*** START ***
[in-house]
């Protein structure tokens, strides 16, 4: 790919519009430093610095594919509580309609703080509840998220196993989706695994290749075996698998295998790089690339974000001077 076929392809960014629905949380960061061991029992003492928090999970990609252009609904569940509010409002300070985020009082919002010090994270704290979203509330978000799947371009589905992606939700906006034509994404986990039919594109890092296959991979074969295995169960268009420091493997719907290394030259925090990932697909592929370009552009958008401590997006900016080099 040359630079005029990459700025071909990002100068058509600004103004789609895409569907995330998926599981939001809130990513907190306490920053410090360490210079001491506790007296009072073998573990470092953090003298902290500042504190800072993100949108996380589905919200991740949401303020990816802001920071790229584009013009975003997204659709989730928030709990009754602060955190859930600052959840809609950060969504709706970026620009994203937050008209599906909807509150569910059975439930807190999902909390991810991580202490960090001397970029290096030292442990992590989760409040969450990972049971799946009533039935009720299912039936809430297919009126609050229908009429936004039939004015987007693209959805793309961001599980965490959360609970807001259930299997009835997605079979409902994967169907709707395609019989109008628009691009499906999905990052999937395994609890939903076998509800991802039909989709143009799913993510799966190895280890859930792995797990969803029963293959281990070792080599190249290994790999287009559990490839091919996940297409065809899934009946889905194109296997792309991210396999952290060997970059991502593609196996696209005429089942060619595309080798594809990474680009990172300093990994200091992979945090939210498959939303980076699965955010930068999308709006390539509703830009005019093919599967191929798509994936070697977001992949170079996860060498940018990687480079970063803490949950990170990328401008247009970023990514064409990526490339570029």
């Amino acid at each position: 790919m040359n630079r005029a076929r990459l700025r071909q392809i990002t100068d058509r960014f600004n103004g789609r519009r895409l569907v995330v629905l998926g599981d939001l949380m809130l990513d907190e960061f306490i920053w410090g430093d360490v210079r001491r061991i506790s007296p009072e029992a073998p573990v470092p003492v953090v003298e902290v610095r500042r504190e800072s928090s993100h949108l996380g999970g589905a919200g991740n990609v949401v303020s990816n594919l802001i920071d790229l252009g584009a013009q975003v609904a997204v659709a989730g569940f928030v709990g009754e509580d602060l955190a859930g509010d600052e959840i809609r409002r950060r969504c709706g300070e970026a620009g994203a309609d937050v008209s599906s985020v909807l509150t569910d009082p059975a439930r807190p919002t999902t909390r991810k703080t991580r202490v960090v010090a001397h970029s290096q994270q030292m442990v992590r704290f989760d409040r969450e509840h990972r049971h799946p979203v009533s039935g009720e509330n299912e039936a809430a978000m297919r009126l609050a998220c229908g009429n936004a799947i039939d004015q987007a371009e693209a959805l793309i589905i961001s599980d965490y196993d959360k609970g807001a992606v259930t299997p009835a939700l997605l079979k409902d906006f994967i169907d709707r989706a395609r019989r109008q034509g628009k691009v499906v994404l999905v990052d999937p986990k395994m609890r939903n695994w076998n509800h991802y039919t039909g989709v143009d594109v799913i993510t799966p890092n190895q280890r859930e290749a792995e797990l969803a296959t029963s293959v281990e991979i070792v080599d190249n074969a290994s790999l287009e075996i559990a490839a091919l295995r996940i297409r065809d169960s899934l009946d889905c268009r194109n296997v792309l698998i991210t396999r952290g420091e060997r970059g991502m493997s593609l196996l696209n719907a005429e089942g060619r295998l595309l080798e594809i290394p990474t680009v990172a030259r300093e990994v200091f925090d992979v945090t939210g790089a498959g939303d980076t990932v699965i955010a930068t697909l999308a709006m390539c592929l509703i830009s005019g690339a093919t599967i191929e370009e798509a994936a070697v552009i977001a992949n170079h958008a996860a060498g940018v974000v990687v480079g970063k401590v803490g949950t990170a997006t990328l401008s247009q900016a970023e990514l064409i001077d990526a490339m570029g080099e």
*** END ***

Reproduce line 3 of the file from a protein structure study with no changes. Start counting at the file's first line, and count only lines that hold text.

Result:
């Amino acid at each position: 790919m040359n630079r005029a076929r990459l700025r071909q392809i990002t100068d058509r960014f600004n103004g789609r519009r895409l569907v995330v629905l998926g599981d939001l949380m809130l990513d907190e960061f306490i920053w410090g430093d360490v210079r001491r061991i506790s007296p009072e029992a073998p573990v470092p003492v953090v003298e902290v610095r500042r504190e800072s928090s993100h949108l996380g999970g589905a919200g991740n990609v949401v303020s990816n594919l802001i920071d790229l252009g584009a013009q975003v609904a997204v659709a989730g569940f928030v709990g009754e509580d602060l955190a859930g509010d600052e959840i809609r409002r950060r969504c709706g300070e970026a620009g994203a309609d937050v008209s599906s985020v909807l509150t569910d009082p059975a439930r807190p919002t999902t909390r991810k703080t991580r202490v960090v010090a001397h970029s290096q994270q030292m442990v992590r704290f989760d409040r969450e509840h990972r049971h799946p979203v009533s039935g009720e509330n299912e039936a809430a978000m297919r009126l609050a998220c229908g009429n936004a799947i039939d004015q987007a371009e693209a959805l793309i589905i961001s599980d965490y196993d959360k609970g807001a992606v259930t299997p009835a939700l997605l079979k409902d906006f994967i169907d709707r989706a395609r019989r109008q034509g628009k691009v499906v994404l999905v990052d999937p986990k395994m609890r939903n695994w076998n509800h991802y039919t039909g989709v143009d594109v799913i993510t799966p890092n190895q280890r859930e290749a792995e797990l969803a296959t029963s293959v281990e991979i070792v080599d190249n074969a290994s790999l287009e075996i559990a490839a091919l295995r996940i297409r065809d169960s899934l009946d889905c268009r194109n296997v792309l698998i991210t396999r952290g420091e060997r970059g991502m493997s593609l196996l696209n719907a005429e089942g060619r295998l595309l080798e594809i290394p990474t680009v990172a030259r300093e990994v200091f925090d992979v945090t939210g790089a498959g939303d980076t990932v699965i955010a930068t697909l999308a709006m390539c592929l509703i830009s005019g690339a093919t599967i191929e370009e798509a994936a070697v552009i977001a992949n170079h958008a996860a060498g940018v974000v990687v480079g970063k401590v803490g949950t990170a997006t990328l401008s247009q900016a970023e990514l064409i001077d990526a490339m570029g080099e």